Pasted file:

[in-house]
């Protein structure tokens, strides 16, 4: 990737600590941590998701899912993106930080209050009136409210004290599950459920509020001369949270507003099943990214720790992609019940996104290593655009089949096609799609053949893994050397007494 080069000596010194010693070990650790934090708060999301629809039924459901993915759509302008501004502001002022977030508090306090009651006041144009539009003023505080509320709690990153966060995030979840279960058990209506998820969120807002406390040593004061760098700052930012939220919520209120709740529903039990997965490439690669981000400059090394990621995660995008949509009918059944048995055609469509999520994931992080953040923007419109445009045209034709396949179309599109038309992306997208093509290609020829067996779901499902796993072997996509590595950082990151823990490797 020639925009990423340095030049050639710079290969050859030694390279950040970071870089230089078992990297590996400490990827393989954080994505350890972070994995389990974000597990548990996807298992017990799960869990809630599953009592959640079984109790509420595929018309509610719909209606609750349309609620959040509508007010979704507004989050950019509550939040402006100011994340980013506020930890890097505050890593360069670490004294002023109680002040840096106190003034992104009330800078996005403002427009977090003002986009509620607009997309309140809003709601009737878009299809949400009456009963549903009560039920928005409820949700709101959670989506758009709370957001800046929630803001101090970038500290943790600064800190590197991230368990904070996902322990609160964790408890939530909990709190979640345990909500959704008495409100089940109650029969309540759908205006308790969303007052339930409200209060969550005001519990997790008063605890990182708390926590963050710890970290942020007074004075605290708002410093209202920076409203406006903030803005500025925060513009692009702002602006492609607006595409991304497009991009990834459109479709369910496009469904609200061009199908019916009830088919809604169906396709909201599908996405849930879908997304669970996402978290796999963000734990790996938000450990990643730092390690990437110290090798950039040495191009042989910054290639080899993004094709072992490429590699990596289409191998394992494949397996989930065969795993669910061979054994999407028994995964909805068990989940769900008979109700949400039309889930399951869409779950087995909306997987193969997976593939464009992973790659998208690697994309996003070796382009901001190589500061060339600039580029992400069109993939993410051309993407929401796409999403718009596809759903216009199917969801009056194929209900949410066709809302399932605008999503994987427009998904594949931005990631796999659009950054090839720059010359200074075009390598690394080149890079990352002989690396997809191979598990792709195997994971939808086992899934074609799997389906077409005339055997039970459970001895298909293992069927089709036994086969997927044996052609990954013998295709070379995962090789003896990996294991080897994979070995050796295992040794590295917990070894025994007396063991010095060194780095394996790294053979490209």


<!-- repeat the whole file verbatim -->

[in-house]
């Protein structure tokens, strides 16, 4: 990737600590941590998701899912993106930080209050009136409210004290599950459920509020001369949270507003099943990214720790992609019940996104290593655009089949096609799609053949893994050397007494 080069000596010194010693070990650790934090708060999301629809039924459901993915759509302008501004502001002022977030508090306090009651006041144009539009003023505080509320709690990153966060995030979840279960058990209506998820969120807002406390040593004061760098700052930012939220919520209120709740529903039990997965490439690669981000400059090394990621995660995008949509009918059944048995055609469509999520994931992080953040923007419109445009045209034709396949179309599109038309992306997208093509290609020829067996779901499902796993072997996509590595950082990151823990490797 020639925009990423340095030049050639710079290969050859030694390279950040970071870089230089078992990297590996400490990827393989954080994505350890972070994995389990974000597990548990996807298992017990799960869990809630599953009592959640079984109790509420595929018309509610719909209606609750349309609620959040509508007010979704507004989050950019509550939040402006100011994340980013506020930890890097505050890593360069670490004294002023109680002040840096106190003034992104009330800078996005403002427009977090003002986009509620607009997309309140809003709601009737878009299809949400009456009963549903009560039920928005409820949700709101959670989506758009709370957001800046929630803001101090970038500290943790600064800190590197991230368990904070996902322990609160964790408890939530909990709190979640345990909500959704008495409100089940109650029969309540759908205006308790969303007052339930409200209060969550005001519990997790008063605890990182708390926590963050710890970290942020007074004075605290708002410093209202920076409203406006903030803005500025925060513009692009702002602006492609607006595409991304497009991009990834459109479709369910496009469904609200061009199908019916009830088919809604169906396709909201599908996405849930879908997304669970996402978290796999963000734990790996938000450990990643730092390690990437110290090798950039040495191009042989910054290639080899993004094709072992490429590699990596289409191998394992494949397996989930065969795993669910061979054994999407028994995964909805068990989940769900008979109700949400039309889930399951869409779950087995909306997987193969997976593939464009992973790659998208690697994309996003070796382009901001190589500061060339600039580029992400069109993939993410051309993407929401796409999403718009596809759903216009199917969801009056194929209900949410066709809302399932605008999503994987427009998904594949931005990631796999659009950054090839720059010359200074075009390598690394080149890079990352002989690396997809191979598990792709195997994971939808086992899934074609799997389906077409005339055997039970459970001895298909293992069927089709036994086969997927044996052609990954013998295709070379995962090789003896990996294991080897994979070995050796295992040794590295917990070894025994007396063991010095060194780095394996790294053979490209």